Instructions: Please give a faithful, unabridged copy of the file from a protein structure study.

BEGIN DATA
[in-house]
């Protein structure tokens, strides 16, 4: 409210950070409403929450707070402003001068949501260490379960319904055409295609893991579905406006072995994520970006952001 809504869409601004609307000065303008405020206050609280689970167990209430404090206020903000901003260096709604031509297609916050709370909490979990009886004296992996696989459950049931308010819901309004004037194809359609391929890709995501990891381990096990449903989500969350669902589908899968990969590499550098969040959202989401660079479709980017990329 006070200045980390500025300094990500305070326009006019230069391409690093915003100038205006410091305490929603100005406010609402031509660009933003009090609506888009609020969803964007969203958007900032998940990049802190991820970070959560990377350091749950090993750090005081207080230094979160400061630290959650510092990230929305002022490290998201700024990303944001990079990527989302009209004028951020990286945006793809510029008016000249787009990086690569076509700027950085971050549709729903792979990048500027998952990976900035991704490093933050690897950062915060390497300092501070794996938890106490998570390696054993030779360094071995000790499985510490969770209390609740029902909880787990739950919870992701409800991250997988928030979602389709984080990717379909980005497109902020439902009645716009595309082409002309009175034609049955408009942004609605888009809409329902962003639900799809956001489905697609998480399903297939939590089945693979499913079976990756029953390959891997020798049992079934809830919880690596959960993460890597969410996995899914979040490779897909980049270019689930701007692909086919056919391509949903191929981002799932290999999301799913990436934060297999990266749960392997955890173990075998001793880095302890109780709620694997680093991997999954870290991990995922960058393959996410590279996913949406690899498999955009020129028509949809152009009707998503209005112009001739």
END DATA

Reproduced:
[in-house]
């Protein structure tokens, strides 16, 4: 409210950070409403929450707070402003001068949501260490379960319904055409295609893991579905406006072995994520970006952001 809504869409601004609307000065303008405020206050609280689970167990209430404090206020903000901003260096709604031509297609916050709370909490979990009886004296992996696989459950049931308010819901309004004037194809359609391929890709995501990891381990096990449903989500969350669902589908899968990969590499550098969040959202989401660079479709980017990329 006070200045980390500025300094990500305070326009006019230069391409690093915003100038205006410091305490929603100005406010609402031509660009933003009090609506888009609020969803964007969203958007900032998940990049802190991820970070959560990377350091749950090993750090005081207080230094979160400061630290959650510092990230929305002022490290998201700024990303944001990079990527989302009209004028951020990286945006793809510029008016000249787009990086690569076509700027950085971050549709729903792979990048500027998952990976900035991704490093933050690897950062915060390497300092501070794996938890106490998570390696054993030779360094071995000790499985510490969770209390609740029902909880787990739950919870992701409800991250997988928030979602389709984080990717379909980005497109902020439902009645716009595309082409002309009175034609049955408009942004609605888009809409329902962003639900799809956001489905697609998480399903297939939590089945693979499913079976990756029953390959891997020798049992079934809830919880690596959960993460890597969410996995899914979040490779897909980049270019689930701007692909086919056919391509949903191929981002799932290999999301799913990436934060297999990266749960392997955890173990075998001793880095302890109780709620694997680093991997999954870290991990995922960058393959996410590279996913949406690899498999955009020129028509949809152009009707998503209005112009001739």